HSBC’s profit before tax from India rises marginally to USD 1.11 billion

NEW DELHI: Foreign lender HSBC’s profit before tax (PBT) from India rose marginally to USD 1.11 billion in 2021. The bank’s PBT had stood at USD 1.024 billion in 2020.

The country is the fourth biggest profit centre for the UK-headquartered lender, after Hong Kong, the UK and Mainland China, according to an official statement.

Courtesy back-office operations, India retains the top ranking in terms of employees but the number of people employed declined by 1,000 to 38,000. The total number of employees had declined by 1,000 in 2020 as well.

Among its business lines, the commercial banking segment showed one of the fastest growth at nearly 42 per cent to deliver a profit before tax (PBT) of USD 265 million as against USD 187 million in the year-ago period.

The profits from the wealth and personal banking vertical increased to USD 20 million in 2021 from USD 16 million, while the same for global banking and markets were maintained at USD 593 million.

The ‘corporate centre’ function saw an increase in the overall profit contribution to USD 232 million as against USD 228 million, according to the statement.

In 2021, equity capital markets (ECM) team completed 10 transactions cumulatively aggregating USD 4.8 billion across IPOs (initial public offerings) and other follow-on issuances, it said.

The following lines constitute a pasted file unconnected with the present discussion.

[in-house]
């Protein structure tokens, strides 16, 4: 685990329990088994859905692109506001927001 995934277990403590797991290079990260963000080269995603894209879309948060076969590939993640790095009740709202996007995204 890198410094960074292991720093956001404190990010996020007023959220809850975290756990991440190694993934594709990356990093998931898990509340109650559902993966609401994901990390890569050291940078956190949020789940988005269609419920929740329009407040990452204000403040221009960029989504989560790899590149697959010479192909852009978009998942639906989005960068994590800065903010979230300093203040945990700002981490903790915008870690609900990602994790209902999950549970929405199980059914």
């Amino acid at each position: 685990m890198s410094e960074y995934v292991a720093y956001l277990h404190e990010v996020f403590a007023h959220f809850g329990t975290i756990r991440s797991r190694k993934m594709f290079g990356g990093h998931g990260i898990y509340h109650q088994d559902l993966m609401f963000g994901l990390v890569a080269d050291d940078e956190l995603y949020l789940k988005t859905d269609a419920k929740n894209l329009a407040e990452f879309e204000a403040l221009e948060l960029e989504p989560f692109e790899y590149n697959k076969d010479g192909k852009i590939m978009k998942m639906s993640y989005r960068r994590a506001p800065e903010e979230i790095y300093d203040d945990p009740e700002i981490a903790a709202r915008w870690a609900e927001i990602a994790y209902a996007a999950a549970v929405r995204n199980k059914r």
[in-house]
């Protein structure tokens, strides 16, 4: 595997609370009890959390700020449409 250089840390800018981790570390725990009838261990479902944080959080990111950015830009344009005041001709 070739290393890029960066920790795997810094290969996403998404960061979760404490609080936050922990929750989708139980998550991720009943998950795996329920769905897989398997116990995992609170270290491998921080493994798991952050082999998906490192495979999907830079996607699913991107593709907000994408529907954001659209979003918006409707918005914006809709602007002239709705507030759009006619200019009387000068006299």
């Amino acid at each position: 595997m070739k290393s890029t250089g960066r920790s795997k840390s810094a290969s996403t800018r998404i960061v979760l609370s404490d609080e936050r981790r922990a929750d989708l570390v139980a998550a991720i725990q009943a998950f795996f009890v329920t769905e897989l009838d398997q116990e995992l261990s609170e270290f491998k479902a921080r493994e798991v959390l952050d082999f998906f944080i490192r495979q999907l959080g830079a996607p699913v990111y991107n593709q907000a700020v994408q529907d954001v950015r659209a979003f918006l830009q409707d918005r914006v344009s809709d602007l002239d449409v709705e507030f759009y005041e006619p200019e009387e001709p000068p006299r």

It also has established a USD 125-million credit programme for technology-led start-ups in the country, the statement said.

The overall customer accounts in India increased to 24,507 as against 20,199 in the year-ago period, and the statement said there was a significant growth on this side despite the “challenging economic environment”.

Its wholesale lending practice of loans and advances to customers at amortised cost saw an increase to USD 12.224 billion as against USD 10.298 billion in the year-ago period. As of 2021-end, it had assets of USD 1.786 billion from real estate as against USD 1.951 billion, and USD 4 billion from the non-bank lenders as against USD 3 billion.

In India, the ban contributed an additional USD 10 million towards COVID-19 relief efforts in the last year, which witnessed the second wave of infections playing havoc across the country.

Source: Press Trust of India

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